It is time for rowing clubs all over the country to reconsider how they bring new members into the club.
Most Rowing Organizations around the country recruit new members by offering some kind of learn-to-row initiative, either by offering classes, or hosting a Learn to Row Day periodically.
You could argue that our community is better than most at adult outreach. Most other sports/recreational activities pick up their membership at a younger age, before adolescence. Because rowing is a lifetime sport, we’re unique in the way that you can pick it up and compete regardless whether you are 12, 20 or 80.
Another reason we pursue older beginners so much is that we used to be a novel sport. Many have not had the opportunity or exposure to rowing until after college or well into adulthood.
Should we also consider the possibility that we’ve always had an inferiority complex about our marketability? We tend to recruit those people who have never been athletes before, or “failed” at other sports. Dare I say we intrinsically pursue those types of athletes because their expectations are lower?
That dynamic is changing. Our community presence is exponentially greater than it was 50 or even 30 years ago. More people are graduating from scholastic/junior and collegiate rowing teams than ever before.
Why then do we continue to spend most of our outreach resources (learn to row days, coaches and classes) trying to introduce new people to the sport, instead of working on retention. Why are we not working harder at keeping young people in the sport?
A casual glance at participation at the collegiate level reveals there are ~155 varsity rowing teams in the United States, and an additional ~148 competitive club programs. There is a lot of variation in squad and roster size, but for the sake of easy math, let’s say each team is graduating an average of 5 (domestic) seniors every year. That is approximately 1500 experienced rowers every year that could be joining our community of masters athletes. That doesn’t include the 1000 or so more high school/junior athletes who leave the sport for good at the ripe old age of 18.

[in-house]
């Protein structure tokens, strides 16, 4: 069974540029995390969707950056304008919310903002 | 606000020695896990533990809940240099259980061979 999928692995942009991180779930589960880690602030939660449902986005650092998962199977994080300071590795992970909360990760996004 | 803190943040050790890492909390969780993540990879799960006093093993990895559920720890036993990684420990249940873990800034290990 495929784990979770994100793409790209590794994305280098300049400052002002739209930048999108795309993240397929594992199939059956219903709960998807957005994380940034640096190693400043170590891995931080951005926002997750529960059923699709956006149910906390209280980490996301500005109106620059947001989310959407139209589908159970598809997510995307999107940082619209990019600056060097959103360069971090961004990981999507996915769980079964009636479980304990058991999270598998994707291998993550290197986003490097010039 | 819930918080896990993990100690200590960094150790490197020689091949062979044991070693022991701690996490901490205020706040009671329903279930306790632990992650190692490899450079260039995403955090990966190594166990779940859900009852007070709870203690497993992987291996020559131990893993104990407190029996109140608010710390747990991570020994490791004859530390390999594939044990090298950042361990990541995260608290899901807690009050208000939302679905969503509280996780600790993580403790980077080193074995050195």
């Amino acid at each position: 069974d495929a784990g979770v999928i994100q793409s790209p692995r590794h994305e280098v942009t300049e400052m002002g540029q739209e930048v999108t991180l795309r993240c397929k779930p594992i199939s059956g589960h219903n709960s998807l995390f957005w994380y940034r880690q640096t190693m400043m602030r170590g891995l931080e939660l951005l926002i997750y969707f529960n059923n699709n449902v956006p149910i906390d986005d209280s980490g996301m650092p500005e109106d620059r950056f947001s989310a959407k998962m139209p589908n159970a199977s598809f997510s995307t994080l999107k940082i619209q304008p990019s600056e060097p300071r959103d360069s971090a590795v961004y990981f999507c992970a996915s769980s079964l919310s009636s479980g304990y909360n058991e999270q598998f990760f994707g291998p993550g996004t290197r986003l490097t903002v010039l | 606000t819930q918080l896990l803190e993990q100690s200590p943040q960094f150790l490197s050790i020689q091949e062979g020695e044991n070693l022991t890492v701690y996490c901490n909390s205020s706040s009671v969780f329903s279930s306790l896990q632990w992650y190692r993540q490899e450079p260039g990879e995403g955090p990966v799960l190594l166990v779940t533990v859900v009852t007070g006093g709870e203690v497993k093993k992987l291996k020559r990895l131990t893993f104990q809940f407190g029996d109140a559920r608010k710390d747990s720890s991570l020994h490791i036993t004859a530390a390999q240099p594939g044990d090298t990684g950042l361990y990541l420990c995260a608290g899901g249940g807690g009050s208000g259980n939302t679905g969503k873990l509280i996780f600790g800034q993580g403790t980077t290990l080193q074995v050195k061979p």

Why are clubs not actively pursuing these athletes?
Why are we spending time on the “missionary sell” to novice rowers: an uninformed, untrained and subsequently high-maintenance market that has a plentiful other options for fitness, competition, and community? We already have an informed, trained and potentially enthusiastic constituency out there that is egregiously overlooked. Every year those hundreds of potential athletes, people who could be enriching our experience and sport even further, fade into the night never to be seen again.
There are some assumptions: Mainly that athletes want to continue rowing after college. Admittedly some (more than we’d like to admit, especially the ones on scholarship) athletes finish their collegiate rowing experience burned out and occasionally jilted . The recent college rowing grad might have a lot to unpack before they get back in a boat. Maybe that’s why we don’t recruit them. Are they damaged goods at that point? Do we want to holistically ask why in that case?
Even in situations of college rowing PTSD, isn't the flexibility of the rowing club community a perfect salve for that? Show up when you want, when you can, and enjoy rowing your own way? Rowing at the club level offers a diversity of experience from the casual once a week paddle to the aspiring pre-elite. A post-college rower who still enjoys the sport has nothing to lose by continuing at the club level.
As we are closing out on the academic year, social media is full of junior and collegiate athletes from many sports lamenting graduation, the end of their competitive career, and the relationships they have forged through sport. It stings especially this year when seasons have been cut terribly short. For the court and field sports, this is effectively true. The options to continue competition in sports like volleyball, field hockey and football are limited. Rowing is a lifetime sport however; we all know that a love of rowing can carry on for decades of good health and competition.
For those athletes who are missing what they may perceive as the potentially the last strokes of their rowing career, now is an ideal time to reach out. Imagine that athlete, sitting at home, dwelling on what could have been, or potential that may never be. That unexpected invitation to join your club may come at the very best time for them.
Madder Consulting offers plans and insight on how you can recruit experienced rowers out of college and scholastic programs into your club. I have additional insight into how you can grow your club and further enhance your members’ experiences. I’d love to help your community grow!